When you issue a query that selects rows, MySQL analyzes it to see if any optimizations can be used to process the query more quickly. In this section, we'll look at how the query optimizer works. For additional information, consult the optimization chapter in the MySQL Reference Manual; it describes various optimization measures that MySQL takes.
The MySQL query optimizer takes advantage of indexes, of course, but it also uses other information. For example, if you issue the following query, MySQL will execute it very quickly, no matter how large the table is:
SELECT * FROM tbl_name WHERE 1 = 0;
In this case, MySQL looks at the WHERE clause, realizes that no rows can possibly satisfy the query, and doesn't even bother to search the table. You can see this by issuing an EXPLAIN statement, which tells MySQL to display some information about how it would execute a SELECT query without actually executing it. To use EXPLAIN, just put the word EXPLAIN in front of the SELECT statement:
mysql> EXPLAIN SELECT * FROM tbl_name WHERE 1 = 0; +------------------+ | Comment | +------------------+ | Impossible WHERE | +------------------+
Normally, EXPLAIN returns more information than that, including information about the indexes that will be used to scan tables, the types of joins that will be used, and estimates of the number of rows that will need to be scanned from each table.
The MySQL query optimizer has several goals, but its primary aims are to use indexes whenever possible and to use the most restrictive index to eliminate as many rows as possible as soon as possible. That last part may sound backward because it's non-intuitive. After all, because your goal in issuing a SELECT statement is to find rows, not to reject them. The reason the optimizer works this way is that the faster it can eliminate rows from consideration, the more quickly the rows that do match your criteria can be found. Queries can be processed more quickly if the most restrictive tests can be done first. Suppose you have a query that tests two columns, each of which has an index on it:
SELECT col3 FROM mytable WHERE col1 = 'some value' AND col2 = 'some other value';
Suppose also that the test on col1 matches 900 rows, the test on col2 matches 300 rows, and that both tests succeed on 30 rows. Testing col1 first results in 900 rows that must be examined to find the 30 that also match the col2 value. That's 870 failed tests. Testing col2 first results in 300 rows that must be examined to find the 30 that also match the col1 value. That's only 270 failed tests, so less computation and disk I/O is required. As a result, the optimizer will attempt to test col2 first.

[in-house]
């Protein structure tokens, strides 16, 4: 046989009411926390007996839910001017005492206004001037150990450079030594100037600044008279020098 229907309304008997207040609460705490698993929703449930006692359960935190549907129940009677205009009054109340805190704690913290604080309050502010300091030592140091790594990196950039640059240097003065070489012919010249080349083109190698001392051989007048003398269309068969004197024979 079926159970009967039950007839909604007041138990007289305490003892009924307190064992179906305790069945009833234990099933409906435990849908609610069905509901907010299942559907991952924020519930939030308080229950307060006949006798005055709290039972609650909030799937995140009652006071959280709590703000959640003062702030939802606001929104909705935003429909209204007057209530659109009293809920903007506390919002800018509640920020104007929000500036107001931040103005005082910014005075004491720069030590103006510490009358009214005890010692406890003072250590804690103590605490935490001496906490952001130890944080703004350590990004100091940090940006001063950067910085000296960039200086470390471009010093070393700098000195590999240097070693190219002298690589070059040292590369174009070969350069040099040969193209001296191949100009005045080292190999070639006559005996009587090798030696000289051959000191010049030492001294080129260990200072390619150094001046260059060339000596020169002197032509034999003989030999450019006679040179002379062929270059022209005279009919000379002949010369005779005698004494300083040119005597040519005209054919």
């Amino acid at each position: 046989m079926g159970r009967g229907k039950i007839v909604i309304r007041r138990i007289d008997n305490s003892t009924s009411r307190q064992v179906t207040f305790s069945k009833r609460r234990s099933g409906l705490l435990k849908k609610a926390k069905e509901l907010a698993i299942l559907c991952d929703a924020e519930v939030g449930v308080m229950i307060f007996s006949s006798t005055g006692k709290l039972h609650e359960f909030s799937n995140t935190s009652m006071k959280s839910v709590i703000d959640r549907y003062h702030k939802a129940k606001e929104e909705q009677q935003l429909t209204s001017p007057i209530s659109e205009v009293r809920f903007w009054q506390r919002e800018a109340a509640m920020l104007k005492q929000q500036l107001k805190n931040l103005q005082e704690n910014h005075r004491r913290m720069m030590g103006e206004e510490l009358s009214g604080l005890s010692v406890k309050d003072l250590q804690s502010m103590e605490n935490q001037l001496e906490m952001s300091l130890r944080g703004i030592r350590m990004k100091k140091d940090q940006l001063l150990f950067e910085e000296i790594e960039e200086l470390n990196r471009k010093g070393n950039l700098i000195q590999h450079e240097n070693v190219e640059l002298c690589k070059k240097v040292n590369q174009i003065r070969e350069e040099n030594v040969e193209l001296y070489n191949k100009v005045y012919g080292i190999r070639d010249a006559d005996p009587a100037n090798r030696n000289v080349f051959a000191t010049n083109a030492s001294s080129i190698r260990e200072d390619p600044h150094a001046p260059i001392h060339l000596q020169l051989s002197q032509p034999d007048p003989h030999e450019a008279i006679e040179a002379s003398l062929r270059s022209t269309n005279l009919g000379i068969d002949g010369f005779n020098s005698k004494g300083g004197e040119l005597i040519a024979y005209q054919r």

You can help the optimizer take advantage of indexes by using the following guidelines.
Try to compare columns that have the same type. When you use indexed columns in comparisons, use columns that are of the same type. For example, CHAR(10) is considered the same as CHAR(10) or VARCHAR(10) but different than CHAR(12) or VARCHAR(12). INT is different than BIGINT. Using columns of the same type is a requirement prior to MySQL 3.23, or indexes on the columns will not be used. From 3.23 on, this is not strictly necessary, but identical column types will still give you better performance than dissimilar types. If the columns you're comparing are of different types, you can use ALTER TABLE to modify one of them so that the types match.
Try to make indexed columns stand alone in comparison expressions. If you use a column in a function call or as part of a more complex term in an arithmetic expression, MySQL can't use the index because it must compute the value of the expression for every row. Sometimes this is unavoidable, but many times you can rewrite a query to get the indexed column to appear by itself.